I reported in my December 14, 2009 blog on a recent study predicting that the effects of increasing obesity in the US are forecast to outweigh any benefits from continued reductions in smoking rates over the next decade.

Now WebMD reports on this [1], saying that from 1993 to 2008, the proportion of smokers among U.S. adults declined by 18.5% while the proportion of obese adults increased 85%. Researchers say smoking had a bigger impact on deaths while obesity had a bigger effect on illness.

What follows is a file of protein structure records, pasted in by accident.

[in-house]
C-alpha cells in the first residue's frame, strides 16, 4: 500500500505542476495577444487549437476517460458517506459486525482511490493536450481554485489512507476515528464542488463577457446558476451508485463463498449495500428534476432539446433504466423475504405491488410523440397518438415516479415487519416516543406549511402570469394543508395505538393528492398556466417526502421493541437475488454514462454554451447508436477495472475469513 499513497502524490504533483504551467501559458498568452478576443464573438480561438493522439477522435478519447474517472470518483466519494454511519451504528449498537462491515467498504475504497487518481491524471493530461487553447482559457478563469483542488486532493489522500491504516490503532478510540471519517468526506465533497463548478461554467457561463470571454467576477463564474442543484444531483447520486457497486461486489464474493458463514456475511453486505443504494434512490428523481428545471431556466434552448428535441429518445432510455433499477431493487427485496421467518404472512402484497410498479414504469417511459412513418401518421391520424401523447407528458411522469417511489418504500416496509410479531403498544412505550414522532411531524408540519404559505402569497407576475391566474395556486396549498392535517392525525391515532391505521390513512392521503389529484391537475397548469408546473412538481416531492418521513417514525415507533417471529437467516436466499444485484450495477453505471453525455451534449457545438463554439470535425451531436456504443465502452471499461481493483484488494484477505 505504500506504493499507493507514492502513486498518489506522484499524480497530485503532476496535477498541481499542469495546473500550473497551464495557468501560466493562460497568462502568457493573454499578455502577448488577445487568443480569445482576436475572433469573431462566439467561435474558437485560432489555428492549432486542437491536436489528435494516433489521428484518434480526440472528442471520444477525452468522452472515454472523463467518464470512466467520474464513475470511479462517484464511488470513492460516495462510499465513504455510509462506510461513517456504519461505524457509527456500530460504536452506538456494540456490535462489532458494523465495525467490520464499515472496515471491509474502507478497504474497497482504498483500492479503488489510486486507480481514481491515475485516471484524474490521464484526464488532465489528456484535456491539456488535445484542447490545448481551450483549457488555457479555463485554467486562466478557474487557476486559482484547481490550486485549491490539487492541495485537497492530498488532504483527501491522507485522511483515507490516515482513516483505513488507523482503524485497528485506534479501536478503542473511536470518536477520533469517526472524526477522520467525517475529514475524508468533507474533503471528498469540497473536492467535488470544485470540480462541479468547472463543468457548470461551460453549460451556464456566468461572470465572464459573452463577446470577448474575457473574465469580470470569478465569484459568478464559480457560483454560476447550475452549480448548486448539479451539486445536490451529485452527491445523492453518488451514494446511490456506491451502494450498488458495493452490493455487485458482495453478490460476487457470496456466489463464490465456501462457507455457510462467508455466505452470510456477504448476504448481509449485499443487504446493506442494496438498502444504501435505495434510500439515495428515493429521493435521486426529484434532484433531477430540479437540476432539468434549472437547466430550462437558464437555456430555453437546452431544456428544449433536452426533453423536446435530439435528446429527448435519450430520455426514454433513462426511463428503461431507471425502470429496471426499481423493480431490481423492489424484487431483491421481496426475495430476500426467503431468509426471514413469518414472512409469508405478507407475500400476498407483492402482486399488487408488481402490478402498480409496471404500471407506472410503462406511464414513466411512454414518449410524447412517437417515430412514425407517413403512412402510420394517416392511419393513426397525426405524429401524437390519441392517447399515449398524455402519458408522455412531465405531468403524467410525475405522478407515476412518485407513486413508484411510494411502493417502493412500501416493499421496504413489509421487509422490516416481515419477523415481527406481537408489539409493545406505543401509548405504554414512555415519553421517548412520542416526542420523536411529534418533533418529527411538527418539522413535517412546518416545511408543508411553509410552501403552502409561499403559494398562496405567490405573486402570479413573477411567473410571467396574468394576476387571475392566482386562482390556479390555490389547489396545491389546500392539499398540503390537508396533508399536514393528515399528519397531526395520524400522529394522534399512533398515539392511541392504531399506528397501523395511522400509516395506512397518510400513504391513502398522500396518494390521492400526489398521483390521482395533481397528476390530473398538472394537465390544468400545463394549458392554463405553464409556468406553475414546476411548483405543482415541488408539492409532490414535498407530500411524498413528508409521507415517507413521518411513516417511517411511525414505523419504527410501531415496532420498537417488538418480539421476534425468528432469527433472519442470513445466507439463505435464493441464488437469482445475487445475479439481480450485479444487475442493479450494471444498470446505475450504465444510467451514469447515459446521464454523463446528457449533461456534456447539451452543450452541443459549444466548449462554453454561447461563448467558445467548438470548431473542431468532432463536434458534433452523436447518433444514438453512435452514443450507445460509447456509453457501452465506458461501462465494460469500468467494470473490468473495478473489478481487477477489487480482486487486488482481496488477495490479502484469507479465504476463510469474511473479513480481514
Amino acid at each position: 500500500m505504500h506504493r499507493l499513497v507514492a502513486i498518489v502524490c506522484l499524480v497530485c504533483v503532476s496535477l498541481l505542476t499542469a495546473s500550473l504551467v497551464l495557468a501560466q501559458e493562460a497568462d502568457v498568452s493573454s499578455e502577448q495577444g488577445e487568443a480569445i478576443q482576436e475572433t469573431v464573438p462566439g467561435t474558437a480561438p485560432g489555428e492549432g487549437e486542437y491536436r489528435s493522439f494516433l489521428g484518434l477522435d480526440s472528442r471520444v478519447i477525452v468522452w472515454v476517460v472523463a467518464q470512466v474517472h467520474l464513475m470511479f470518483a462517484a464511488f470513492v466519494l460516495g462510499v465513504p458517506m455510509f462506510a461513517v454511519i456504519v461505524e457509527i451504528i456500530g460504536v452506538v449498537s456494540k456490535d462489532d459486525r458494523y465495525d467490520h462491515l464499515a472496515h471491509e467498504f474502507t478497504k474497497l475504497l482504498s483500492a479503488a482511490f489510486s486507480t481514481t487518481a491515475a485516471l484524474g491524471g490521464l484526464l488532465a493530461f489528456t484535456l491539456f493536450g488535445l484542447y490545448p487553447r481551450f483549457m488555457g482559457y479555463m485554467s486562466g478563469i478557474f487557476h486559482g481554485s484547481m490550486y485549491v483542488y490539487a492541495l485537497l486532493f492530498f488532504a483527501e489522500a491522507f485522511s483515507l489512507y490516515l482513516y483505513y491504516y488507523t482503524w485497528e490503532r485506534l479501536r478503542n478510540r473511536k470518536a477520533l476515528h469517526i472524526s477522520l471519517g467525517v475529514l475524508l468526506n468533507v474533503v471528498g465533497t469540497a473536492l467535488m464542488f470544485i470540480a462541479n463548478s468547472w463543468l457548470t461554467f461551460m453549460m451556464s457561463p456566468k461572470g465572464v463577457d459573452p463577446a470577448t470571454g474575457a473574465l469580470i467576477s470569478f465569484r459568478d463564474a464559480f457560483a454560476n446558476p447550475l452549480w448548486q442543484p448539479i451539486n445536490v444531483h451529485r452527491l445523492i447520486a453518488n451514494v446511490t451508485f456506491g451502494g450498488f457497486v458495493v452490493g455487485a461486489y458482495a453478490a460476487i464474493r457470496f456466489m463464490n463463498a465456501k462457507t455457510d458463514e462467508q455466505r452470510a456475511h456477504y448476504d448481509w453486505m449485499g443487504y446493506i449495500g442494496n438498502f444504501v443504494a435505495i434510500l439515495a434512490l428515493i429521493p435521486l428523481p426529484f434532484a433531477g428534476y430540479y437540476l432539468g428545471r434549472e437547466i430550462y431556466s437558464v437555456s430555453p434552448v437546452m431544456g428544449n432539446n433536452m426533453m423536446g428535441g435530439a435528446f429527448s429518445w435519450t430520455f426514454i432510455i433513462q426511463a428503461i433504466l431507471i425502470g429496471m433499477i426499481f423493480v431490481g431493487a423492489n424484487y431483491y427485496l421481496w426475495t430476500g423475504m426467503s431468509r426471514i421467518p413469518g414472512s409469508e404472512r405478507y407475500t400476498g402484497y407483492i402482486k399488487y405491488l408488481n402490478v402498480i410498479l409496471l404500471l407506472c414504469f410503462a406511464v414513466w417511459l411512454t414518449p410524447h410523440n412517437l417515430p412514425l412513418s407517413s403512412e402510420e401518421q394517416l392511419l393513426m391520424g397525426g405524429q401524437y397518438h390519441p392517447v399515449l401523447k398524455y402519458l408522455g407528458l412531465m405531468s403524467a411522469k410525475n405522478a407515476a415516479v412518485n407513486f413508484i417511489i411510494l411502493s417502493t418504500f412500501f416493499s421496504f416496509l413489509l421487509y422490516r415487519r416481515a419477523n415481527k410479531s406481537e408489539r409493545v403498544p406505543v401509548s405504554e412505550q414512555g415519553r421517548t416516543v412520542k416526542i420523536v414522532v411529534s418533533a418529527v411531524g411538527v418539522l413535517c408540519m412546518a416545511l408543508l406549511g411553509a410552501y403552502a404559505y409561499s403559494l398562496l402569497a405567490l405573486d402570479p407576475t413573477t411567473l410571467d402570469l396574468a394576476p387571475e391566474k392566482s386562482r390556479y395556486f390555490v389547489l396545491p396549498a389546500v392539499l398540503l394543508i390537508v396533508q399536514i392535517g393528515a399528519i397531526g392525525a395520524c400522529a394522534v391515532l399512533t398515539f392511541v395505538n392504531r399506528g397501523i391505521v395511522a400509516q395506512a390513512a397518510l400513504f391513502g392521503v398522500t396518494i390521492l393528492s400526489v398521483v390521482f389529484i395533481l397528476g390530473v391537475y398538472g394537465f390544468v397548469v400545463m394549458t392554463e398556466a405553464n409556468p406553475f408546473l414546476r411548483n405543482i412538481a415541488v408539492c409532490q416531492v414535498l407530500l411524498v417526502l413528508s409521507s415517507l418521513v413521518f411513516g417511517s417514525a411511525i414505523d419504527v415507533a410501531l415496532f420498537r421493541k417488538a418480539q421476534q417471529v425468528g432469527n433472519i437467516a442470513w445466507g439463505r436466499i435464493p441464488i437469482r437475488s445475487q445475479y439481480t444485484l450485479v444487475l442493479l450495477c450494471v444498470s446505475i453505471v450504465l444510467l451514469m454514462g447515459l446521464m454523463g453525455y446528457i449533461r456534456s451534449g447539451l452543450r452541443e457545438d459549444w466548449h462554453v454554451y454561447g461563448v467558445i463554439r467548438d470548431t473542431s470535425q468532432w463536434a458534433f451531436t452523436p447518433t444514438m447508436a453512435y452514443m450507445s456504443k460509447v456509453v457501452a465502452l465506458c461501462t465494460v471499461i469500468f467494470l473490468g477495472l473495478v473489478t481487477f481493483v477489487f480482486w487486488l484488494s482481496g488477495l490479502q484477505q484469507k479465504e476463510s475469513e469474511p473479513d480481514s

"Because of the marked increase in the proportion of obese people, obesity has become an equal, if not greater contributor to the burden of disease than smoking," wrote researcher Haomiao Jia, PhD, of Columbia University, and colleagues. "Such data are essential in setting targets for reducing modifiable health risks and eliminating health disparities."

The health care debate needs to focus on how to reduce obesity and smoking, not just on how to pay the medical costs associated with it.

Mark Fergusson